Everyone is waiting for the damage the coronavirus inflicts on the United States jobs market to become more evident. It might be unlike anything the country has ever seen.
The avalanche of furloughs will easily break the record for most in a single month, judging with forecasts from economists.
Even during the worst points of the financial crisis and the early-1980s recession, upcoming weekly jobless claims will shatter the worst aspects. The number will be released next Thursday. Moreover, Bank of America’s forecast is a total of 3 million job losses. Many expect to be those numbers terrible. Thus, the administration of Trump has asked state officials to delay releasing precise counts. It is according to several media reports.
During the Great Depression, it was highly unlike to the unemployment rate to approach the 24.9 percent. Now it can be the highest in almost 40 years. It is something unthinkable for a market of the jobs that had been of fire as recently as February.
Thus, job losses will instead be counted in the millions, then in the thousands or even hundreds of thousands. It is uncertain whether the total count from this recession will end up breaking records from previous periods. Nevertheless, it looks like a good bet that if nothing else, the number for April will undoubtedly outpace the large margin any singe month in United States history for a drop in nonfarm payrolls.
In March 2009, during the financial crisis, the worst month for job losses was 800,00.
The problem of the United States
Many forecasts see the April month as a quintupling that or worse. Thus, the outlook is that the month range from 500,000 to 5 million.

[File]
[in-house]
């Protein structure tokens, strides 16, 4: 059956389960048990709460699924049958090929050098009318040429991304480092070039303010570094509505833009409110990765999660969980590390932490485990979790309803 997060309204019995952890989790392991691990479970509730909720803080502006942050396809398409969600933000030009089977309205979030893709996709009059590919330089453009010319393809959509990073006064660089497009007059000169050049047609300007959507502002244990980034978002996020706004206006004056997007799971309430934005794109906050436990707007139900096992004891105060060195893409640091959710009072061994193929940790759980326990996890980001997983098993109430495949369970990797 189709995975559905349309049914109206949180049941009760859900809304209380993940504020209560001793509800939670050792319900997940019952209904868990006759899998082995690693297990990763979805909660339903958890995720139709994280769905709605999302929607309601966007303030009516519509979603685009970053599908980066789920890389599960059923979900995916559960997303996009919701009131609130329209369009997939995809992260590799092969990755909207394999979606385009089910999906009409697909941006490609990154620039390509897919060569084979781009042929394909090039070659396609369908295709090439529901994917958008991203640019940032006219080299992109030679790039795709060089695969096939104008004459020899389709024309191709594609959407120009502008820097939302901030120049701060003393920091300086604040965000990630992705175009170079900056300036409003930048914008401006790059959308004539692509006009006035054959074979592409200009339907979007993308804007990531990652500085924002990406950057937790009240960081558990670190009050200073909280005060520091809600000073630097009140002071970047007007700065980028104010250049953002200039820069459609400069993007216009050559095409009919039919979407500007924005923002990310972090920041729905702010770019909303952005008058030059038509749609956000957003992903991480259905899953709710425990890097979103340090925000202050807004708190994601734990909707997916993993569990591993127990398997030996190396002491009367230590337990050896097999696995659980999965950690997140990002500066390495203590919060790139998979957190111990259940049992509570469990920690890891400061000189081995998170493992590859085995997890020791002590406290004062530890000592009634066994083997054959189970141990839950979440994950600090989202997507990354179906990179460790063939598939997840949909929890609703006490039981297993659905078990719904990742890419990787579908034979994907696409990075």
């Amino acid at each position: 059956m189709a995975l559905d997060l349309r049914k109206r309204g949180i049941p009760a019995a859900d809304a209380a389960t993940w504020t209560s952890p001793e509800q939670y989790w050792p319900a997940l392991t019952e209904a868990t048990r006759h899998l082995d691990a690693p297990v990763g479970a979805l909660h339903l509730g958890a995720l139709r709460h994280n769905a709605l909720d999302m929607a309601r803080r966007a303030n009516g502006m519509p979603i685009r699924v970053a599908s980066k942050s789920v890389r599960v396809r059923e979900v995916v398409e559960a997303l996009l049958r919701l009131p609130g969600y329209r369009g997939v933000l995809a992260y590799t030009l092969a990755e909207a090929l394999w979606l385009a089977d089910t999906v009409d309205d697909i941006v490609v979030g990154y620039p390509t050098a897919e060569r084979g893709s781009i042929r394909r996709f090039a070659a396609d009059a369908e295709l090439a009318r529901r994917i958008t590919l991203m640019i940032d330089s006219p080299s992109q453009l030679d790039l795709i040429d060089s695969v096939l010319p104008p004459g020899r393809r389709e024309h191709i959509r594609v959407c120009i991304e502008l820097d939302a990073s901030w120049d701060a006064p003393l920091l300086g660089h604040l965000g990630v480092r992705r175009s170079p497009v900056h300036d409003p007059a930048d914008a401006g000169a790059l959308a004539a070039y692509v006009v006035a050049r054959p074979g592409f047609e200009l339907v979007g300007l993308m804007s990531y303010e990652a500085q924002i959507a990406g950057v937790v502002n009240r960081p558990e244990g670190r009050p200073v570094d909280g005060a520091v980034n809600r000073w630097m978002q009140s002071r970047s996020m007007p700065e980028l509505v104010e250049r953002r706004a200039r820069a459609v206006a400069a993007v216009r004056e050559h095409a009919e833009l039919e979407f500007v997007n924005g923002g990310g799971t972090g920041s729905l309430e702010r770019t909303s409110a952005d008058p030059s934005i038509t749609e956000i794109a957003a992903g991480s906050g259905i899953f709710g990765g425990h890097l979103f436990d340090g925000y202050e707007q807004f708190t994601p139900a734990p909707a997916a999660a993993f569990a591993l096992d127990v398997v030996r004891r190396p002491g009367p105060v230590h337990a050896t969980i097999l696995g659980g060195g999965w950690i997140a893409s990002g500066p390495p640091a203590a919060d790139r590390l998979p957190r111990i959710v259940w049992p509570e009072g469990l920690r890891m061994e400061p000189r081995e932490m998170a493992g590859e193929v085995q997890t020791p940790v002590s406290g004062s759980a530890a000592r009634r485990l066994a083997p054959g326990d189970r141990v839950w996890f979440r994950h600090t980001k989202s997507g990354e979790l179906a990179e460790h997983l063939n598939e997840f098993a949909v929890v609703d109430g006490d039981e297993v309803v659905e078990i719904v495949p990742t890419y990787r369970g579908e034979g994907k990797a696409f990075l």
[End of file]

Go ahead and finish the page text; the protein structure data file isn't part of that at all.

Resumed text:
Jeremy Lawson is the chief economist at Aberdeen Standard Investments. He says that many things are unknown. By that, he refers to the prolonged disruption to economic activity—the economic activity which is related to the containment of the virus. Thus, forecasting is challenging. By April, that might be the deepest level of contraction.
The March nonfarm payrolls report will most probably not reflect the worst of the layoffs. It is because of the way the Labor Department conducted its sampling.
Lawson announced tat a drop of 500,000 for the month is not an unreasonable starting point. It is concerning the April. Nevertheless, other forecasters see a far gloomier picture.
Ian Shepherdson is a chief economist of Pantheon Macroeconomics. Unfortunately, he sees the possibility of five million job losses in that month alone.
Shepherdson said in a note that they never imagined that they would write anything like that. He forecasts that the shock will be huge. Thus, the policymakers won’t have any other choice but to pass much more stimulus than is now under discussion.
Steven Blitz is the chief United States economist at TS Lombard. He forecasts that the unemployment rate will be 10.6%. Also, he says that 17.9 million Americans will be on the unemployment line. Or about twelve million more than in February. The rate of current job loss is 3.5%, which is the lowest in more than 50 years.
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